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Forest conversion to anthropogenic uses is a generalized phenomenon throughout tropical Latin America. We evaluated whether patches of secondary forest, which develop relatively rapidly after field abandonment, contribute to conservation of phyllostomid bat assemblages. Our objective was to compare patterns of phyllostomid bat abundance and the structure and composition of phyllostomid bat assemblages across three forest types in the northern neotropics of eastern Mexico. We studied phyllostomid bats within secondary evergreen, primary semi-deciduous, and primary evergreen forests. For each forest type, three representative sites were sampled with mist nets once during the dry season and once during the rainy season for a total of nine sites. Richness, diversity, and assemblage composition patterns were compared among forest types for all phyllostomid species, and for three groups of sensitivity to habitat fragmentation. Abundance of individual species was also compared among forest types. A total of 646 individual bats from 15 species, 11 of which were phyllostomids, were registered. Combining both seasons, more than 250 captures were accomplished at both the primary evergreen and secondary evergreen forests, and only 81 individuals were caught at primary semi-deciduous forests. Overall richness and diversity of species and sensitivity groups were greater in the rainy than the dry season. Richness was greater in secondary evergreen than in primary semi-deciduous forests, and diversity was greatest in the primary evergreen, intermediate in the secondary evergreen, and lowest in the primary semi-deciduous forest. Some overlap in composition was also evident, although there was separation between forest types and seasons. Mean abundances were higher for some species at primary evergreen and secondary evergreen forests, but were threefold lower (though not significantly) in secondary evergreen forests in the dry season for some other species. We also found that primary evergreen forests have the greatest importance for phyllostomids during the dry season. These results suggest that maintenance of secondary evergreen forests, which cover a large proportion of the northeastern Mexican neotropics, would contribute to the conservation of diverse tropical bat communities. Therefore, large areas of this forest type should necessarily be incorporated in the landscape.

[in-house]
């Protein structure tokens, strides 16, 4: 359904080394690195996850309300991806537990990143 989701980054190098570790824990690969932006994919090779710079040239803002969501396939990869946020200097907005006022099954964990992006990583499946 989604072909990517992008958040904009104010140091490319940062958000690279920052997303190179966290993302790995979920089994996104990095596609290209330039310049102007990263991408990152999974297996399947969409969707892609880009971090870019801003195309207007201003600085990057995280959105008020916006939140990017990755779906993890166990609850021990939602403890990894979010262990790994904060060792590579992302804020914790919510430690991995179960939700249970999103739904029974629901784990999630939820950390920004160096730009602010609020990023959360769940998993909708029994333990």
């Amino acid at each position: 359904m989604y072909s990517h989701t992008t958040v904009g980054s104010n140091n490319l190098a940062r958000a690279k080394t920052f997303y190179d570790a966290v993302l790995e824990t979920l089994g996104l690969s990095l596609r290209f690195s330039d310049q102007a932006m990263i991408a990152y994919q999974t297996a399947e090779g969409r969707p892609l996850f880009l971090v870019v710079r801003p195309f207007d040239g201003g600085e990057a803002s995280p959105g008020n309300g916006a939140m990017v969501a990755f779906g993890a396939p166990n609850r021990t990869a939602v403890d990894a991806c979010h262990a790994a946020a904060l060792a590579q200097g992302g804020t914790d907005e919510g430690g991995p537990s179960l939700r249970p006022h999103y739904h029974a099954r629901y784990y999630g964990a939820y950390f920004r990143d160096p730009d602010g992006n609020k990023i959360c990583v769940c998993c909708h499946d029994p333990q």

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“ Fissidens ” was derived from the Latin words ‘ fissus ’ meaning a cleft and ‘ dens ’ meaning tooth, referring to the families characteristic split peristome teeth. The genus is cosmopolitan in distribution. The significant characteristics of the genus

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reviso la description y tradujo al Latin la diagnosis. El dibujo es obra de la Lic. En Artes Visuales Beatriz Parra S. Bibliografía INEGI ( 2005 ): Marco Geoestadistico Municipal, version 3.1 . Kaastra , R. C. ( 1977 ): New taxa and combinations in

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Rhizophora mangle seedlings by stimulation of adventitious roots using an air-layering technique . In: B. Kjerfve (ed.), Mangrove Ecosystem Studies in Latin America and Africa . UNESCO , Paris . pp. 98 – 107

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Acta Botanica Hungarica
Authors:
T. Pócs
,
J. G. Graham
,
M. von Konrat
, and
J. Larraín

of Latin America. II .– Mem. New York Bot. Garden 11 ( 2 ): 173 – 276 . Gradstein , S. R . ( 2021 ): The liverworts and hornworts of Colombia and Ecuador . – Mem. New York Bot. Garden 121 : 1 – 723 . 10.1007/978-3-030-49450-6 Gradstein , S

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wheat in Uruguay . In: Alconada , T. , Chulze , S. (eds.) Fusarium Head Blight in Latin America . Springer Science, Amsterdam, The Netherlands, pp. 15 – 29 . Waalwijk , C

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.C. , Martínez , M.I. , Sepulcri , M.G. 2013 . Modeling and forecasting systems for Fusarium head blight and deoxynivalenol content in wheat in Argentina . In: Alconada Magliano , T.M. , Chulze, S.N. (eds), Fusarium Head Blight in Latin

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: The specific epithet floridus (blooming in Latin) refers to the flower-like aperture. Distribution: This new species is known from the type locality only (see Fig. 4 ). Fig. 4. Map showing the type localities of three new Dicharax species. 1

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. Research Institute of Forests and Rangelands , Tehran, Iran , pp. 454 – 609 . (in Farsi with Latin names and an index in English) Jamzad , Z ., Harley , M. M ., Ingrouille , M ., Simmonds , M. S. J . and Jalili , A . ( 2000 ): Pollen exine and

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walls. Sporophyte unknown. A few juvenile disciform gemmae consisting of 26–28 cells were observed on both lobe surfaces. Etymology: named after its collector, Tibor Kovács. (Tibor is the Hungarian equivalent of Latin Tiberius). Distribution: Seems to be

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